Novenus (our new town) progressing. Twelve houses.
There are humanoids here, little grey men with a complete lack of pigmentation. Hope they are friendly.
Cornerstone of the Main Hall laid today.
Manazu, the leader of the Natives, came to me today and asked if I would send the company doctor to their village to treat illnesses there. They have made no trouble so far; in fact, they seem to enjoy our company. There is only one colony of people here, the rest died out in a plague years ago, and this was a dying race.
Arn disappeared a week ago, and I thought he had been killed, but he turned up in the village this morning.
Fire destroyed two of the houses in the square —
I knew there would be trouble. We elected a council to rule and already there is trouble. They want a eommunalist state like the one on Terra. Can’t they see that with so few, and on a strange world, we need some control?
People are adjusting the sleep cycle pretty well to the 29-hour day. I still find it hard. I'm not as young as I used to be.
Conner made a teleradio. Has communicated with Terra. I ordered him put in confinement and Arn and a few others marched on the prison and set him free.
Heaven grant the mad fool doesn’t try to contact Venus.
The council has been dissolved. Have they forgotten they promised to let me guide them? It was I led them away. They have no knowledge. Arn has promised me safety if I stay clear. But what chaos will his rule bring?
Manazu came to me secretly last night. He asked if it was with my consent that the village had spread to the native cavetown. I told him no, that I had no more power.
January 9, 2018.
A new year back on Solar planets. Here, nothing. I appealed to them to let the natives alone. They voted to take over the cavetown. I pleaded and then forbade. As a result I am imprisoned here and owe my life to a single vote.
I do not blame the people. The system never taught them wisdom in ruling, and they want to be free all at once rather than be gradually educated to it. They resented even my restraint, which was not much. What will become of us? There is only chaos here, and we had such high hopes —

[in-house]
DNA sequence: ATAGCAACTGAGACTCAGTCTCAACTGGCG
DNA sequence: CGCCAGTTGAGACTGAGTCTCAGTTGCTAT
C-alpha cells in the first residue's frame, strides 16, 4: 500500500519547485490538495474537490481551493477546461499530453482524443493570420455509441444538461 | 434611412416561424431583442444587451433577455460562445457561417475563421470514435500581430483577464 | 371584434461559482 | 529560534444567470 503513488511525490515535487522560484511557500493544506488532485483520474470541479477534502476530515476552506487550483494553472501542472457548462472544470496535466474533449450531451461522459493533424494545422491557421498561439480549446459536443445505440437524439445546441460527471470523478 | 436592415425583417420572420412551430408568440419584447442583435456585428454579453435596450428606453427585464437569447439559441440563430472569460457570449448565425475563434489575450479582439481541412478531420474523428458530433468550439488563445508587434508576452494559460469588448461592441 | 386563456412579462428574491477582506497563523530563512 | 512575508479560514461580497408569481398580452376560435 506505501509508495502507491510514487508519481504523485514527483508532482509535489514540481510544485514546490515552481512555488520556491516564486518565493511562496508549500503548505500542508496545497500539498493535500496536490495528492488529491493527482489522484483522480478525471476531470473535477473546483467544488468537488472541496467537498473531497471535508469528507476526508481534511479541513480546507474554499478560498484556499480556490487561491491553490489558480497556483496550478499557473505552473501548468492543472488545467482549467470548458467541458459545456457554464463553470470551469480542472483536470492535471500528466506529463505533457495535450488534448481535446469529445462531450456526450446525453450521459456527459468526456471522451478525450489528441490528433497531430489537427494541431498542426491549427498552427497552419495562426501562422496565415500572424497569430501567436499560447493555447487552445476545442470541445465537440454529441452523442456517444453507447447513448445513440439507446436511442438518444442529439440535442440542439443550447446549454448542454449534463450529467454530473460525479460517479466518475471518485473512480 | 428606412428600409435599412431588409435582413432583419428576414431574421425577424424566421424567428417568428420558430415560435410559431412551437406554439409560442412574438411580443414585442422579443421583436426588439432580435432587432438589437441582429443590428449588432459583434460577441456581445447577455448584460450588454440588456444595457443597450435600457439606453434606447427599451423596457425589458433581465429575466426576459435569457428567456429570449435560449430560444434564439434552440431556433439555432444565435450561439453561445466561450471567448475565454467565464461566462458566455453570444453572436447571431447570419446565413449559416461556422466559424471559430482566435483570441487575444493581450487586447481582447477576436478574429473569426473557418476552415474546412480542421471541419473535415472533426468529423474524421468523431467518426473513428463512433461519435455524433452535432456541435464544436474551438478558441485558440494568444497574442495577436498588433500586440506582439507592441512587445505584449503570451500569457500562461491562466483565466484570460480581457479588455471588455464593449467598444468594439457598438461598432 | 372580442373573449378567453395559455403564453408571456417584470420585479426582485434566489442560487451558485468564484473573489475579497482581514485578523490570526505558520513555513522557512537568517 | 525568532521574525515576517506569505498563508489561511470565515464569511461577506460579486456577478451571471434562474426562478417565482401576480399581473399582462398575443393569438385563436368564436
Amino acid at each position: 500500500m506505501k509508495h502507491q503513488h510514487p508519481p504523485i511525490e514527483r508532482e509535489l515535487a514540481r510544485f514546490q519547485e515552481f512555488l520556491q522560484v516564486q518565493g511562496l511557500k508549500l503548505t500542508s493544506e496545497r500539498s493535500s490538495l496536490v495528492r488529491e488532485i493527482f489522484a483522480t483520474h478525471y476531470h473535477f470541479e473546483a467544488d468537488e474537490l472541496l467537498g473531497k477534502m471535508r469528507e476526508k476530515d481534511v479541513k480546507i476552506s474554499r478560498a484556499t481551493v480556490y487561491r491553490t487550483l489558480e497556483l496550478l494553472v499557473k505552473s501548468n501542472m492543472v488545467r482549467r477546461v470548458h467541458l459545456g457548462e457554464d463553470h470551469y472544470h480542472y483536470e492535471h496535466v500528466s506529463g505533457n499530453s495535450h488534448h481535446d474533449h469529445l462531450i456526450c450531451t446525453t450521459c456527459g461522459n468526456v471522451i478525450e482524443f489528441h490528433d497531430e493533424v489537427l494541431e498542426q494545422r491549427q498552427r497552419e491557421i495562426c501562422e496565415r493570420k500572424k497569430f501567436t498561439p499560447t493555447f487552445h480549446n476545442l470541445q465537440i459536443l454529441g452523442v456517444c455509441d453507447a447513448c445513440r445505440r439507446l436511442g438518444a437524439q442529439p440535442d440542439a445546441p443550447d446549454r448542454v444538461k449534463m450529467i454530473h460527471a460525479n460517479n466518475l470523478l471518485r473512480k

The natives struck back. They have us in siege here. I am in my old command, but is it too late?
We can’t hold out any longer.
I tried to surrender. Manazu promised that if we left their city in peace and turned Conner and Arn over to them, we could go free. Heaven knows those two should pay the price, but I can’t agree to that —
Conner and his doubly-damned radio signals have given us away and Venus Fleetships are on their way here.
Arn insisted on a last stand against the natives, rather than placating them. We lost all but four men. Natives now twenty to our one. They’ll have us soon.
Tele showed Fleetships only three days away. If we could make peace with the natives they would shelter us in the Cavetown. Arn was killed today.
Fleet ships will come tomorrow, have made a last appeal. Opinion hopelessly divided. No use.
This is the end. We might have found a refuge, but it would take a stronger leader than I, and a group of people willing to submit. It was not that I wished to rule. Arn and Conner had nothing to offer in place of my leadership except a nominal freedom. Freedom takes preparation and that, they did not have. We should have worked slowly toward that.
Freedom is the most dangerous of gifts. It is my fault, for I promised them freedom, where all I could really give them was a change of leaders and a little chance to work toward the slow coming of freedom. But to the minds of these born to slavery, the word freedom means only license — a lack of responsibility. I think they are com —
The manuscript ends here abruptly, and lying beside it we found a pen, still uncapped. We can only guess at the rest.